Failing to report criminal acts or not investigating them is not unheard of when sex crimes are involved.

Several years ago, we, the CDLU, fought on behalf of the  victims of sexual assault at an adult day care center in California known as Healthy Start.

Healthy Start owners allegedly discouraged a traumatized employee from reporting a rape that she witnessed to law enforcement.

Putting her job at risk, she ignored their commands and went to local law enforcement and courageously reported the atrocious sex crime.

Sadly, these developmentally disabled adult children were raped and sodomized by sexual predator Juan Fernando Flores while inept government agencies did nothing for these children, even though parents complained that something was wrong for almost a full year. Adding to the horrific acts, Flores spread a sexually transmitted disease to his victims, both male and female.

If federal law enforcement officials are investigating the Espy fiasco, our sources at Balch say that they must first go to Level 3 Communications, Balch & Bingham’s internet service provider to track and see if any dark websites were visited or utilized.

Our duty is to protect children regardless of Balch’s apparent utter lack of honesty or integrity.

If Balch is asked again about Espy by the media, will they finally tell the whole truth or will Balch hide behind the cliché that “personnel decision are strictly confidential” including those of an alleged sexual predator.


Anonymous said...

God, this story is getting uglier by the minute.

legalschnauzer said...

Did Balch pawn a known child predator off on the governor's office? If I'm Kay Ivey, I want to know the answer to that. And if the answer is yes, I'm a highly p.o.'d governor.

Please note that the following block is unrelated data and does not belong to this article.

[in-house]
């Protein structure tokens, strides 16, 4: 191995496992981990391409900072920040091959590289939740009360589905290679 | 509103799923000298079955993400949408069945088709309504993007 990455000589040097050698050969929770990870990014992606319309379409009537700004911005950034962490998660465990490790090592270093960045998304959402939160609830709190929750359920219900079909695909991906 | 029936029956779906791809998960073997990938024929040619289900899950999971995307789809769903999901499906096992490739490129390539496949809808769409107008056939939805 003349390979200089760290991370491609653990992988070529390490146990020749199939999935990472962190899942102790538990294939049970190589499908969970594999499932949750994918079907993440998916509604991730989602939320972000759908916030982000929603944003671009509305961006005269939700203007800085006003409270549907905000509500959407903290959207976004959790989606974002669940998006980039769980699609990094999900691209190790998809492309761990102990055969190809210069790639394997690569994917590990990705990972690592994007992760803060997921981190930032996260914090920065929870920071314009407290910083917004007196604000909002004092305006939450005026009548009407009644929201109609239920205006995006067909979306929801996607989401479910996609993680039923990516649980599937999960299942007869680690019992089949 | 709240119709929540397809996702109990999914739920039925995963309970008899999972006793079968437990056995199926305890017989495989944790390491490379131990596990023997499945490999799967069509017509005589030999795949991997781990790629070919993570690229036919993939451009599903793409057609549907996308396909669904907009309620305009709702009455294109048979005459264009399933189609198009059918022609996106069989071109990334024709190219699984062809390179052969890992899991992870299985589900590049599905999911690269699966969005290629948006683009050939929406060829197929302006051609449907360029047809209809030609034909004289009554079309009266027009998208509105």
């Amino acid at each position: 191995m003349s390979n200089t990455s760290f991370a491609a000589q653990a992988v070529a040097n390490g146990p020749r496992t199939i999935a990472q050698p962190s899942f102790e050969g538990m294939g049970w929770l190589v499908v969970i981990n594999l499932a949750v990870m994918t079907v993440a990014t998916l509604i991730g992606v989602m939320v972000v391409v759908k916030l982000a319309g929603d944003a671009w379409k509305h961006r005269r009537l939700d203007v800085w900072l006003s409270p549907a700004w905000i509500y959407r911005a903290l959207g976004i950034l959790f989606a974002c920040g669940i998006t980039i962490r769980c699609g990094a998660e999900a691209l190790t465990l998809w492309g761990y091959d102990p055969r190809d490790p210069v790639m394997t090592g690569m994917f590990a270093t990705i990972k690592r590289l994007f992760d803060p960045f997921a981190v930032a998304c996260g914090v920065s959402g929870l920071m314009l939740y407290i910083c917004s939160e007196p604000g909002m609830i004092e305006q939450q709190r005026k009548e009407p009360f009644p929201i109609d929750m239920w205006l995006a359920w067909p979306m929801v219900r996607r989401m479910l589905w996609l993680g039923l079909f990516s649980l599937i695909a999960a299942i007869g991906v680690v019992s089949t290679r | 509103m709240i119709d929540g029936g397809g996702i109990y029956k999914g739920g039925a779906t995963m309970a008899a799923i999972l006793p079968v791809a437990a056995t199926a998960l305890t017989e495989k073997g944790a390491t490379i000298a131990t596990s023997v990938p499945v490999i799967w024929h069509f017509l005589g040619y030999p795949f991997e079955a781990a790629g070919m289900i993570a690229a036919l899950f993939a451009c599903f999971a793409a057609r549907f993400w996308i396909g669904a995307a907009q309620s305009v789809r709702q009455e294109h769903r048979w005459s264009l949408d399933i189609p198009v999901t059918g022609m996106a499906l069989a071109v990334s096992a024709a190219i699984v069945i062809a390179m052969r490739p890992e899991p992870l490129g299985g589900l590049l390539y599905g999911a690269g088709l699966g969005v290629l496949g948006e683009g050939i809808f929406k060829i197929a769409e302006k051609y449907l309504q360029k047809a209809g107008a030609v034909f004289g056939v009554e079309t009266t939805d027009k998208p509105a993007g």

Anonymous said...

Balch has managed to more or less sweep a few issues under the carpet, but I think this one could be hard to sweep away.

legalschnauzer said...

You make a good point, @11:09. Having the phrase "accused child predator" associated with your law firm is a pretty serious PR problem. Kind of hard to massage that one away.

Anonymous said...

I'm not a computer expert, but if I were an employer wanting to cover up evidence that a child-predator employee had engaged in unlawful activity at work, I probably would change the IP address with my Internet provider and change operating systems. Sounds like that's exactly what Balch did.

legalschnauzer said...

My brain would operate the same as yours in that situation, @1:21. That, of course, doesn't mean Balch did anything improper in this situation; much still is not known about the whole Espy matter. It just means you and I would be thinking on the same wavelength.

legalschnauzer said...

In light of what we've learned today, perhaps it should be noted that Balch apparently took steps during the pandemic to help employees work from home. That seems to suggest that Espy could have used Balch equipment and/or upgrades to engage in the offenses of which he now stands accused. In other words, he might not have engaged in this alleged activity while at the office, but from home.